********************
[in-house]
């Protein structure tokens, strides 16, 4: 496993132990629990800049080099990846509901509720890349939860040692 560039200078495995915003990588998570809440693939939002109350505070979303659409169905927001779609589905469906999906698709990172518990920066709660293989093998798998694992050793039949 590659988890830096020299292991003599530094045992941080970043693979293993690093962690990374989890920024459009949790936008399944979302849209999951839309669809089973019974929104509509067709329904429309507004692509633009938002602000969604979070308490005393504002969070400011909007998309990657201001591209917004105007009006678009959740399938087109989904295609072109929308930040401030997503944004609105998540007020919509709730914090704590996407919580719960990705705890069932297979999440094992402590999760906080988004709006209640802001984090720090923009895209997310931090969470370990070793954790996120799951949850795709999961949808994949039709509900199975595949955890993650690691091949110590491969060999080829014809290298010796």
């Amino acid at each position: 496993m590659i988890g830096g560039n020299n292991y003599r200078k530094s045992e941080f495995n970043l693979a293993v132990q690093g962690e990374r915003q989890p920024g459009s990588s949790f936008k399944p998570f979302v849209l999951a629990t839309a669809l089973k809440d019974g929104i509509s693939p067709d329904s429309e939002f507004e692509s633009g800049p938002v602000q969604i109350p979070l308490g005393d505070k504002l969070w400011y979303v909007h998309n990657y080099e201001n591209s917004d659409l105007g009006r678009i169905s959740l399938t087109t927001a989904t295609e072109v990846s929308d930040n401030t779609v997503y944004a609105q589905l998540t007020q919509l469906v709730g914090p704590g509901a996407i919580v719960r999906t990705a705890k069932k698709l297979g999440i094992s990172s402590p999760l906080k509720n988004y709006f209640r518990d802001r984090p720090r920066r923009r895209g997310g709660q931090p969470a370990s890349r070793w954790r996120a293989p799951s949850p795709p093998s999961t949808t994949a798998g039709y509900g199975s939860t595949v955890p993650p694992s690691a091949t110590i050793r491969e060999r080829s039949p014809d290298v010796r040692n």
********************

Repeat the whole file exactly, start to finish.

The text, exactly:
[in-house]
């Protein structure tokens, strides 16, 4: 496993132990629990800049080099990846509901509720890349939860040692 560039200078495995915003990588998570809440693939939002109350505070979303659409169905927001779609589905469906999906698709990172518990920066709660293989093998798998694992050793039949 590659988890830096020299292991003599530094045992941080970043693979293993690093962690990374989890920024459009949790936008399944979302849209999951839309669809089973019974929104509509067709329904429309507004692509633009938002602000969604979070308490005393504002969070400011909007998309990657201001591209917004105007009006678009959740399938087109989904295609072109929308930040401030997503944004609105998540007020919509709730914090704590996407919580719960990705705890069932297979999440094992402590999760906080988004709006209640802001984090720090923009895209997310931090969470370990070793954790996120799951949850795709999961949808994949039709509900199975595949955890993650690691091949110590491969060999080829014809290298010796």
């Amino acid at each position: 496993m590659i988890g830096g560039n020299n292991y003599r200078k530094s045992e941080f495995n970043l693979a293993v132990q690093g962690e990374r915003q989890p920024g459009s990588s949790f936008k399944p998570f979302v849209l999951a629990t839309a669809l089973k809440d019974g929104i509509s693939p067709d329904s429309e939002f507004e692509s633009g800049p938002v602000q969604i109350p979070l308490g005393d505070k504002l969070w400011y979303v909007h998309n990657y080099e201001n591209s917004d659409l105007g009006r678009i169905s959740l399938t087109t927001a989904t295609e072109v990846s929308d930040n401030t779609v997503y944004a609105q589905l998540t007020q919509l469906v709730g914090p704590g509901a996407i919580v719960r999906t990705a705890k069932k698709l297979g999440i094992s990172s402590p999760l906080k509720n988004y709006f209640r518990d802001r984090p720090r920066r923009r895209g997310g709660q931090p969470a370990s890349r070793w954790r996120a293989p799951s949850p795709p093998s999961t949808t994949a798998g039709y509900g199975s939860t595949v955890p993650p694992s690691a091949t110590i050793r491969e060999r080829s039949p014809d290298v010796r040692n």